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[GUEST POST] Stina Leicht on ‘Things I Learned About Good Writing from Playing Role-Playing Games’

Stina Leicht‘s debut novel Of Blood and Honey, a historical Fantasy with an Irish Crime edge set in 1970s Northern Ireland, was released by Night Shade books in February 2011. She also has a flash fiction piece in Ann and Jeff VanderMeer’s surreal anthology Last Drink Bird Head.

Things I Learned About Good Writing from Playing Role-Playing Games

They say that in order to be a good writer, one has to have written a million bad words. Really, all this means is that good writing requires a lot of practice. That’s true of anything — sports or activities like driving or art or any profession. Talent factors in, of course, but not as much as practice and passion. Pen and paper RPGs can be a great place to practice the art of storytelling, provided your focus in the game is on storytelling and not game mechanics. That’s the main take-away here. RPGs can be a great place to practice writing skills.

Take pacing, for instance. When your audience is sitting in front of you, you know right away if you’re boring. (Talk about instant feedback.) You learn how long you have to give background details and world-building elements such as history, politics, culture, technology levels and such. Let’s just say, it isn’t long. I learned that everyone was happiest if there was at least some sort of battle or other conflict twice per gaming session. Having that experience once a week for sixteen years, I began to develop an instinct for how long I could stretch the story before another monster battle. Plot and non-player character (NPC*) development was best seeded in the cracks between.

Which brings me to the subject of creating realistic characters. When role-playing is a majority of your campaign the NPCs need to be interesting and fleshed out — otherwise, no player wants to interact with them. In a long-term campaign, characters will grow and develop. It’s best to let them. No real person remains the same over time. We all change and grow. Without growth, we’re lifeless. At the same time, change carries risk, but that risk is what makes things interesting. The same is true of characters. Most of all, the biggest, most powerful aspect of RPGs for me was the actual role-playing. In a game, players will react to you as if you are the person you’re playing. I had an incredible experience once with a new player who was an actress. She didn’t understand the distinction between acting and role-playing, and so, she acted out her character’s reactions to my male NPC’s rejection of her amorous advances. I have to say, I owe her a great debt. She taught me so much about what it means to be male in a very short amount of time. Online, one can do the same thing, but it isn’t as powerful as having an actual person react to you. Every writer should be so lucky as to have the experience of “being” someone completely other than who they are. It’s an eye-opener.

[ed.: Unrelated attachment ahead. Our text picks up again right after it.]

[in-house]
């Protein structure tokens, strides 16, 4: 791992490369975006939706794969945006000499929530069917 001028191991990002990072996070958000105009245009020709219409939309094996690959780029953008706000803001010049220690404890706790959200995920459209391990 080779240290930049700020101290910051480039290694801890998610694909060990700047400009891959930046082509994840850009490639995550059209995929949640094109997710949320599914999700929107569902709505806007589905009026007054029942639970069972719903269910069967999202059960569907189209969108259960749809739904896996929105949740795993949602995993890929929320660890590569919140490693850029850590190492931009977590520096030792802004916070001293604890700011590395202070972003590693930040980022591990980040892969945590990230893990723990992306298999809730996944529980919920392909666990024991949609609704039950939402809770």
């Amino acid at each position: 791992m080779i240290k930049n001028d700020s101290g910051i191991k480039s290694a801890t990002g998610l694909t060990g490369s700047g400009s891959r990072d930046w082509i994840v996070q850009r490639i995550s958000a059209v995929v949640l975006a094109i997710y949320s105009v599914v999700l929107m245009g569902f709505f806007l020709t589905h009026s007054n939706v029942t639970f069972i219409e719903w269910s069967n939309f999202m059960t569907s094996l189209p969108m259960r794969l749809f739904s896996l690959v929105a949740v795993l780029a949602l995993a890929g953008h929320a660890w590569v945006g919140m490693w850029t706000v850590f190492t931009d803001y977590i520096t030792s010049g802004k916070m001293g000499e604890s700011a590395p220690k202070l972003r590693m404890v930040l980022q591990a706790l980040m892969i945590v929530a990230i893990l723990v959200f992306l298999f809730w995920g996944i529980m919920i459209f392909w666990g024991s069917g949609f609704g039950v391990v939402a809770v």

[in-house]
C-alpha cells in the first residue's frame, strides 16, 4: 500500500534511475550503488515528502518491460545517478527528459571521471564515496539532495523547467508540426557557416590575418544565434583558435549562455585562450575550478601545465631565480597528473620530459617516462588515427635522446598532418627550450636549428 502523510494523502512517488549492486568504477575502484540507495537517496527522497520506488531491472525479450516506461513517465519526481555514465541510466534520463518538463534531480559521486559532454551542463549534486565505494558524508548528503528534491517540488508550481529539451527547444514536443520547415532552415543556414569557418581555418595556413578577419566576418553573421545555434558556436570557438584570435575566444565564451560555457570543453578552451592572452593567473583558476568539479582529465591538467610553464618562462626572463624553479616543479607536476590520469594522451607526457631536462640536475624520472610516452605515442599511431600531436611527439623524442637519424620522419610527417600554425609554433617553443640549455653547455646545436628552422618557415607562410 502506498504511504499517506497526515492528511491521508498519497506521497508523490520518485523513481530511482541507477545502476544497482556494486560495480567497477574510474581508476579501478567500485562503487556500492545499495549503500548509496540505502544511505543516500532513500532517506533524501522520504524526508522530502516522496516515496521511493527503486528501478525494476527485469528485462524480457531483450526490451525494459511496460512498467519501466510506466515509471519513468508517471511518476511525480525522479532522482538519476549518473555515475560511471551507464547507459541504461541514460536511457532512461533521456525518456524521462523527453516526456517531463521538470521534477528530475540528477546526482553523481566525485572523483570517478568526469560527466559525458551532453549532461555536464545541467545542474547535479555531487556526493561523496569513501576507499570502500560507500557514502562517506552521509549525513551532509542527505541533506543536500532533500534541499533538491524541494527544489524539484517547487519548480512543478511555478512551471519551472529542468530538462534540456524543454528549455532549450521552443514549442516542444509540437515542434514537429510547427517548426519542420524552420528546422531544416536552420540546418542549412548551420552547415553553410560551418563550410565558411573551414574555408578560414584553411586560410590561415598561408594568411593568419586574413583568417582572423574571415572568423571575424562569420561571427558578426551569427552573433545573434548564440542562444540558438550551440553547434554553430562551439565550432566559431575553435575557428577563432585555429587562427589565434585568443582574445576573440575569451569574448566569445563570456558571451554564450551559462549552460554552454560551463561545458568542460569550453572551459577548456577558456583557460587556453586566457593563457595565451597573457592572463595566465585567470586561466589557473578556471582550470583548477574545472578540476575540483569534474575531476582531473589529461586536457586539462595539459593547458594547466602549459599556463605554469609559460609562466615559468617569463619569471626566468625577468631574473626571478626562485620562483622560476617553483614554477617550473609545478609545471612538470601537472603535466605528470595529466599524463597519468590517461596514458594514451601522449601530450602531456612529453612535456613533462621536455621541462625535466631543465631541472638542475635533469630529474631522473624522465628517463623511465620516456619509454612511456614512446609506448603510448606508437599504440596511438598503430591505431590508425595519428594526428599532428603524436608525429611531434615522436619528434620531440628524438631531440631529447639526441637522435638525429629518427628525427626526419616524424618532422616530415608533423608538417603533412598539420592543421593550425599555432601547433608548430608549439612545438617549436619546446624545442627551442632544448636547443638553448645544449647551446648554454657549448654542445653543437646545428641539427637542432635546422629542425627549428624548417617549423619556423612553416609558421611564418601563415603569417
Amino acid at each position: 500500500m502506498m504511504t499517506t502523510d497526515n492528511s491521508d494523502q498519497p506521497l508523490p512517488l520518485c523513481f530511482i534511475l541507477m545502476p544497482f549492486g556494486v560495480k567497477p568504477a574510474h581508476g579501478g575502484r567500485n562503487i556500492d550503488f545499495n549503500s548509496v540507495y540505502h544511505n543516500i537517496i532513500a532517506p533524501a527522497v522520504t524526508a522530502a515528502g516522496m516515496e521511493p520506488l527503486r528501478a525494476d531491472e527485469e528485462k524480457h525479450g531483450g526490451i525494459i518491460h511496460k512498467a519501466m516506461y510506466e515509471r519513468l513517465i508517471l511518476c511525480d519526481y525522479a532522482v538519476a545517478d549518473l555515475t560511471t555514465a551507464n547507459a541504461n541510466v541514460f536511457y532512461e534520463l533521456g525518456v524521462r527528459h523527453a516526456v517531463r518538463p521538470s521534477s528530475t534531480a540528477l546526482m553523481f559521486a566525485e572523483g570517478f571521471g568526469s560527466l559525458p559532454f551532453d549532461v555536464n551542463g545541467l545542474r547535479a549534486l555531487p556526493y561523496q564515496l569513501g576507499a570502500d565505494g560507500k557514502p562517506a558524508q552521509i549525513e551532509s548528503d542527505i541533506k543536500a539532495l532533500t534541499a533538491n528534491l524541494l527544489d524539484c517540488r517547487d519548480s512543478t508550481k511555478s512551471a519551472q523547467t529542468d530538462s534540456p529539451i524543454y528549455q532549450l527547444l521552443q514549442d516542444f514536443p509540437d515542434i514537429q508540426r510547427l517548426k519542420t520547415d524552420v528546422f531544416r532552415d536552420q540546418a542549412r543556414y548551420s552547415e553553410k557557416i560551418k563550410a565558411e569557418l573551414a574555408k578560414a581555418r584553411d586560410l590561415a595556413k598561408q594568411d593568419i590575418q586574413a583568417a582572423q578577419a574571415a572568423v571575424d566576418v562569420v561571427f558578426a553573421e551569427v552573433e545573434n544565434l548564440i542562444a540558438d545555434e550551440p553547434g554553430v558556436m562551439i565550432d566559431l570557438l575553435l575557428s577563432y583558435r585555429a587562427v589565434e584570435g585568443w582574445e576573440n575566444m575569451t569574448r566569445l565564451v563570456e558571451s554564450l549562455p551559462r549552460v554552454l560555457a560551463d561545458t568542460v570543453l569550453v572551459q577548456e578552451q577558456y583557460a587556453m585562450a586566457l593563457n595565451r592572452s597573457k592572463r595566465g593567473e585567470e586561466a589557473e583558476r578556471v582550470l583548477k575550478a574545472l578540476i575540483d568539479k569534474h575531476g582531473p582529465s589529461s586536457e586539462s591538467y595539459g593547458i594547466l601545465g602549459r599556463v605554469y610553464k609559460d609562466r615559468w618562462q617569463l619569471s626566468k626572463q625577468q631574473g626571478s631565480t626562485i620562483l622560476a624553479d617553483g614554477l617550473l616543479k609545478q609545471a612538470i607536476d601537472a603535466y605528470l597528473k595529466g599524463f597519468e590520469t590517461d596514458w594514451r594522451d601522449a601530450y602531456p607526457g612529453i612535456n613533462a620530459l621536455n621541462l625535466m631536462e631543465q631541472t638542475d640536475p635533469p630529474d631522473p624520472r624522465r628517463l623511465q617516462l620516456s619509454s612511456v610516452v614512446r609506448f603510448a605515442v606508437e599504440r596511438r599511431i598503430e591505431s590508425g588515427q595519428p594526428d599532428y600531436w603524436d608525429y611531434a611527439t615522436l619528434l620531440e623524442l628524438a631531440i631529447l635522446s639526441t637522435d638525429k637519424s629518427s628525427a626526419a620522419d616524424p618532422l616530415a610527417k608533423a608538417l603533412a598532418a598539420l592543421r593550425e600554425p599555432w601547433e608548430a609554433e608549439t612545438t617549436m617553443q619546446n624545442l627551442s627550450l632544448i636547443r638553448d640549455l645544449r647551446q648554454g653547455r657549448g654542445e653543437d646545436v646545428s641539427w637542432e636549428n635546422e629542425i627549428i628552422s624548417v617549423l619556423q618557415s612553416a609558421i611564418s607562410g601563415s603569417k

Then there’s dialog. Game masters have to think of dialog on the spur of the moment, and in a pen and paper RPG game dialog is the main tool a GM has to convey the story. Dialog is the main means players have of differentiating one character from another too. As a GM I experimented with all sorts of ways to convey information. Some of them were more subtile than others. But the biggest help for me was when a couple of my players moved to another state. We used a chat program that wasn’t terribly sophisticated. I had learn how to communicate in a way that allowed players to discern the differences between one character and another. I firmly believe that’s where I learned about good dialog. We gamed like that for at least a year, every few days. For hours. Did I type a million words of bad dialog? Probably. But I needed to. I needed the practice.

All in all, I think it’s important for writers to experience storytelling in all sorts of formats whether they be live theater, film, radio plays, animation, RPGs, novels, short stories — it’s all storytelling. No one storytelling form is the answer. All the forms have weaknesses and strengths. It’s important to learn what is universal and what isn’t and why. The best way to learn is through experience, and I think role-playing is a great experience for writers.

* NPCs are characters created by the game master (GM)

5 Comments on [GUEST POST] Stina Leicht on ‘Things I Learned About Good Writing from Playing Role-Playing Games’

  1. Stina, as the “Roll Perception Plus Awareness” columnist here, you are playing my song!



  2. Very true.  I never realized it until later on, but that’s where I learned a lot of storytelling too.  Thinking back, the games I played, the characters I created, and the types of stories I liked to GM are very similar to what I write these days.

    Thanks for the insights, Stina.

  3. You all are very welcome. I believe in giving credit where credit is due. And you know what? I’m not the only author with a gaming background. 😉

  4. Combat is not the opposite of roleplaying. Development of PCs, NPCs, plot, and setting, can and should take place during combat encounters, especially if the encounter is about more than just each side trying to wipe out each of the others. I tend to notice that the battles in my favorite stories all have more (and often more important) things going on that just the battle.

  5. Paul, I don’t disagree with you about combat. I merely wanted to make the distinction between GMs whose emphasis and focus are on the rules aspects verses GMs who focus more on the story. Focus on story = more practice writing story. Combat can be and is an important part of storytelling. In fact, it’s very difficult to have an actual story without conflict. Ask any Literature teacher. 😉 

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